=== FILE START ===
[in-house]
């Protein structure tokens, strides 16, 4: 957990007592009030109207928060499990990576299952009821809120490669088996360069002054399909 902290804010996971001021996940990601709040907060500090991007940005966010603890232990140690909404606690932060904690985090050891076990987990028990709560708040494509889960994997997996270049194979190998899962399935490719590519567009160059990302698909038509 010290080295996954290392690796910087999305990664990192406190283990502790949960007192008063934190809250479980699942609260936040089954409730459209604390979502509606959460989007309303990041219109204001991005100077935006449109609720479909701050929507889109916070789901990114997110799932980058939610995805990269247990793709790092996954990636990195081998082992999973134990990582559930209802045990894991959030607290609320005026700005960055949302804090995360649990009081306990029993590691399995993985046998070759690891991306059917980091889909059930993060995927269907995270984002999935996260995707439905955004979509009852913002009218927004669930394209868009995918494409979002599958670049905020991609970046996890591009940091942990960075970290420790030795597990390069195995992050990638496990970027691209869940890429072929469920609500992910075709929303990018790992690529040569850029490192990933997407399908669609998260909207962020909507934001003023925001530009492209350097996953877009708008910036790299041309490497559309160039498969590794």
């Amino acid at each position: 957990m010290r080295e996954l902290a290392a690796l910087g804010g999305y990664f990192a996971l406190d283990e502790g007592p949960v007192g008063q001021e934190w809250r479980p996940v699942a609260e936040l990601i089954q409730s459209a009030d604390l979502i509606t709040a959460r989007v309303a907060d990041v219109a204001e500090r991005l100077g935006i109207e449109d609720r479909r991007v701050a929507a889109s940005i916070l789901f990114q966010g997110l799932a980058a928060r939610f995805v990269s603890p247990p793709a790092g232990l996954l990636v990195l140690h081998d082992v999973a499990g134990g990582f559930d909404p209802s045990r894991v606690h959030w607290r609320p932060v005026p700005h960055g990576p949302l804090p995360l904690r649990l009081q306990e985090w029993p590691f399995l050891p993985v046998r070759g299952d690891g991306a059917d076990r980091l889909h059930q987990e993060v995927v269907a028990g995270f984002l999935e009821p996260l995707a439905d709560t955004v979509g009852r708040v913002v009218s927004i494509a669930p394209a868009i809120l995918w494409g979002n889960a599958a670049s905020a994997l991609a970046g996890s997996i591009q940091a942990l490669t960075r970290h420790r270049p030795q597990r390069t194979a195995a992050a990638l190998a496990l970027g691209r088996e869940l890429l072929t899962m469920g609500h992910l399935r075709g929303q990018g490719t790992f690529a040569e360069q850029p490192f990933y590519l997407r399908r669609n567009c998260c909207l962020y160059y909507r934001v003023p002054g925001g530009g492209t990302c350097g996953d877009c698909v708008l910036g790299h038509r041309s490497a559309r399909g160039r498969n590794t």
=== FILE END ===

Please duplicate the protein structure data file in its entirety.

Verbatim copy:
[in-house]
């Protein structure tokens, strides 16, 4: 957990007592009030109207928060499990990576299952009821809120490669088996360069002054399909 902290804010996971001021996940990601709040907060500090991007940005966010603890232990140690909404606690932060904690985090050891076990987990028990709560708040494509889960994997997996270049194979190998899962399935490719590519567009160059990302698909038509 010290080295996954290392690796910087999305990664990192406190283990502790949960007192008063934190809250479980699942609260936040089954409730459209604390979502509606959460989007309303990041219109204001991005100077935006449109609720479909701050929507889109916070789901990114997110799932980058939610995805990269247990793709790092996954990636990195081998082992999973134990990582559930209802045990894991959030607290609320005026700005960055949302804090995360649990009081306990029993590691399995993985046998070759690891991306059917980091889909059930993060995927269907995270984002999935996260995707439905955004979509009852913002009218927004669930394209868009995918494409979002599958670049905020991609970046996890591009940091942990960075970290420790030795597990390069195995992050990638496990970027691209869940890429072929469920609500992910075709929303990018790992690529040569850029490192990933997407399908669609998260909207962020909507934001003023925001530009492209350097996953877009708008910036790299041309490497559309160039498969590794």
């Amino acid at each position: 957990m010290r080295e996954l902290a290392a690796l910087g804010g999305y990664f990192a996971l406190d283990e502790g007592p949960v007192g008063q001021e934190w809250r479980p996940v699942a609260e936040l990601i089954q409730s459209a009030d604390l979502i509606t709040a959460r989007v309303a907060d990041v219109a204001e500090r991005l100077g935006i109207e449109d609720r479909r991007v701050a929507a889109s940005i916070l789901f990114q966010g997110l799932a980058a928060r939610f995805v990269s603890p247990p793709a790092g232990l996954l990636v990195l140690h081998d082992v999973a499990g134990g990582f559930d909404p209802s045990r894991v606690h959030w607290r609320p932060v005026p700005h960055g990576p949302l804090p995360l904690r649990l009081q306990e985090w029993p590691f399995l050891p993985v046998r070759g299952d690891g991306a059917d076990r980091l889909h059930q987990e993060v995927v269907a028990g995270f984002l999935e009821p996260l995707a439905d709560t955004v979509g009852r708040v913002v009218s927004i494509a669930p394209a868009i809120l995918w494409g979002n889960a599958a670049s905020a994997l991609a970046g996890s997996i591009q940091a942990l490669t960075r970290h420790r270049p030795q597990r390069t194979a195995a992050a990638l190998a496990l970027g691209r088996e869940l890429l072929t899962m469920g609500h992910l399935r075709g929303q990018g490719t790992f690529a040569e360069q850029p490192f990933y590519l997407r399908r669609n567009c998260c909207l962020y160059y909507r934001v003023p002054g925001g530009g492209t990302c350097g996953d877009c698909v708008l910036g790299h038509r041309s490497a559309r399909g160039r498969n590794t």